WHEN YOU’RE THE CONTORTIONIST
It happens like this: your sister is skipping with a jump rope, her feet slap slapping the sidewalk. You go into the house to get a glass of water, and when you come back, your sister, her sneakers that are bright as Wite-Out, and her sparkly pink jump rope are gone.
After her disappearance, your father’s restless hands will hold a length of rope: he’ll tie and untie it, reconstruct the sailor’s knots he learned when he was a boy. The figure eight, the bowline, the clove hitch.
You will deal with your grief by tying yourself into an intricate pattern of knots. You’ll step onto the living room coffee table and slowly go into a backbend. It will remind you of the game of Twister you played at parties, a foot sliding backwards and to the right, a leg crossing under someone else’s arm. Your feet will move toward your hands until you are grasping your ankles. Your head will move back until only your throat is exposed. Then, you’ll stand back up.
Next, you’ll drag your father’s suitcase from out of the hall closet, twist and bend, contort your body into its smallest shape. You’ll move as gracefully as a Slinky that is being cradled from one hand to the other. Once you are safely inside, you’ll close your eyes and pretend the suitcase is partly zipped up, leaving a small pocket of air so you can breathe. You’ll practice twisting your body into smaller and smaller knots until you are a balled-up knot that can’t be untied.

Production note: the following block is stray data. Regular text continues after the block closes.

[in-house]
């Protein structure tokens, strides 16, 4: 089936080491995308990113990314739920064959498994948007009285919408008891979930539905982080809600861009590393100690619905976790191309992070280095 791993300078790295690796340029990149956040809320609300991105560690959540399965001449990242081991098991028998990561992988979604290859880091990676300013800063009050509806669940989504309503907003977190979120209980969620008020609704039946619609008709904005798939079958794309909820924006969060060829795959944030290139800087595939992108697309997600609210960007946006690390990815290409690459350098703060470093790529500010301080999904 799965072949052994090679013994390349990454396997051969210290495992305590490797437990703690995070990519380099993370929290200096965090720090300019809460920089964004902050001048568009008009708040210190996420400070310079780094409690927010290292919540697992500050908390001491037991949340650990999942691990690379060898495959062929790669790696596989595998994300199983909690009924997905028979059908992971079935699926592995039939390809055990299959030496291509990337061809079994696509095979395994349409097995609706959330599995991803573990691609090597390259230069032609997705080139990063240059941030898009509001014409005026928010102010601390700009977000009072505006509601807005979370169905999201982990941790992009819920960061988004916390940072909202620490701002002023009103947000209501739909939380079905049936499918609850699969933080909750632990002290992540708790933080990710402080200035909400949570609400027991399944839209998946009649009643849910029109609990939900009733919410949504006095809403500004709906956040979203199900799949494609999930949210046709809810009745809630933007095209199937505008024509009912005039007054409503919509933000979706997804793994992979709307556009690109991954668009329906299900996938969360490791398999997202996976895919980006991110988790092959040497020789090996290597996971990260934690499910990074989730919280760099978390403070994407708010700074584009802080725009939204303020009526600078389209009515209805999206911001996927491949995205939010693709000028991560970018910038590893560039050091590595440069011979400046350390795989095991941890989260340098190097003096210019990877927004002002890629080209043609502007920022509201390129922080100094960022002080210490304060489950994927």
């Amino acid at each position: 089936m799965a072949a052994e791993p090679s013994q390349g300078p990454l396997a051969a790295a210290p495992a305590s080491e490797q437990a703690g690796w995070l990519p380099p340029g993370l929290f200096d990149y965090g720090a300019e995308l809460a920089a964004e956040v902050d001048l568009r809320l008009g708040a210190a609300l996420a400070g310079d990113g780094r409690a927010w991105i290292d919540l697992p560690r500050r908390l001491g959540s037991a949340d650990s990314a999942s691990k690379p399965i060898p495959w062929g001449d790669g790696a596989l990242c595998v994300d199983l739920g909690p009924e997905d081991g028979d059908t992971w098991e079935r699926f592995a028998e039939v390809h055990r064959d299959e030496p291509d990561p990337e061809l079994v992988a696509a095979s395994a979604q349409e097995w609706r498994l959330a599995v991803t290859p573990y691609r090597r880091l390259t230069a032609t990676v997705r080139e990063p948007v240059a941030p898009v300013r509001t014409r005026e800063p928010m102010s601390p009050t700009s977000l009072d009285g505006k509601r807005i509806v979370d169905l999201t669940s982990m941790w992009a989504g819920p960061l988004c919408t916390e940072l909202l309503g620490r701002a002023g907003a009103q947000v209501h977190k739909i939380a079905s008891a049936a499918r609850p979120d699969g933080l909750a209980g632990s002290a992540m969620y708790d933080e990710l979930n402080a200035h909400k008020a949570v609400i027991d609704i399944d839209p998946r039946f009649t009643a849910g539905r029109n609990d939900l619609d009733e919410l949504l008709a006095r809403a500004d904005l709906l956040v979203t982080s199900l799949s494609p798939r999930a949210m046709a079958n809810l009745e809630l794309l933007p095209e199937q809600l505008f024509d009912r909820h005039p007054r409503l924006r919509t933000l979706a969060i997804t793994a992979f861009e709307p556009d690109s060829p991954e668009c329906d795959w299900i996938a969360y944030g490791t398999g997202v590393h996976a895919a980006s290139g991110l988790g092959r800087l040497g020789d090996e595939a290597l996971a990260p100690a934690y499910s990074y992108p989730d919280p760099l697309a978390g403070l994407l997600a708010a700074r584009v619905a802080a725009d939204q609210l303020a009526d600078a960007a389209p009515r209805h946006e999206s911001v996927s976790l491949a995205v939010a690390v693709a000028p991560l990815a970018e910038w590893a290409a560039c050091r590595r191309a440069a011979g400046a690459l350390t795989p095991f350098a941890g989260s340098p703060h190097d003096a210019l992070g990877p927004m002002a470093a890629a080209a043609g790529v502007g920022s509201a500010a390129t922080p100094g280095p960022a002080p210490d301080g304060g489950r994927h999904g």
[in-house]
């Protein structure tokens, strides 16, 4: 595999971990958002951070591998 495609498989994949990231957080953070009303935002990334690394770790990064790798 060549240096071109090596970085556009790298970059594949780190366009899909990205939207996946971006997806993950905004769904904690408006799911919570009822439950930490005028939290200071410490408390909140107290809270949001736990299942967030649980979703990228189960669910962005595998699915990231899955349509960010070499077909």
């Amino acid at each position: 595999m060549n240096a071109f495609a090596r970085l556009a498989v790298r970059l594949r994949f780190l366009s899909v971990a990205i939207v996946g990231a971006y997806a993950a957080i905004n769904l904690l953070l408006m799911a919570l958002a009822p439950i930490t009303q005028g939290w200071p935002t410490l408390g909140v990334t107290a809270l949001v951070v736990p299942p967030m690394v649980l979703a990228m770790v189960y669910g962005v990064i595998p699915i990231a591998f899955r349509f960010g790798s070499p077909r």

You’ll spend nights imagining your sister being picked up from the patch of sidewalk, then thrown into the trunk of a car. You’ll fold yourself into a myriad of animal shapes: a frog, a swan, a wolf. You’ll imagine what it is like to be kidnapped. On the days you are the saddest, you will tangle your limbs until your body is not flesh but rough and fibrous, a snarl of grief, a human knot. You’ll practice becoming a girl who can squeeze into spaces smaller than a fist.
One day, you’ll arch your arms over your head and turn your body into the shape of a key. You’ll find your sister behind a locked door. She’ll be there, waiting.
Candace Hartsuyker has an MFA in Creative Writing from McNeese State University and reads for PANK. Her work has been published in Fractured Literary, Cheap Pop, Flash Frog, and elsewhere.
Cover Design by Karen Rile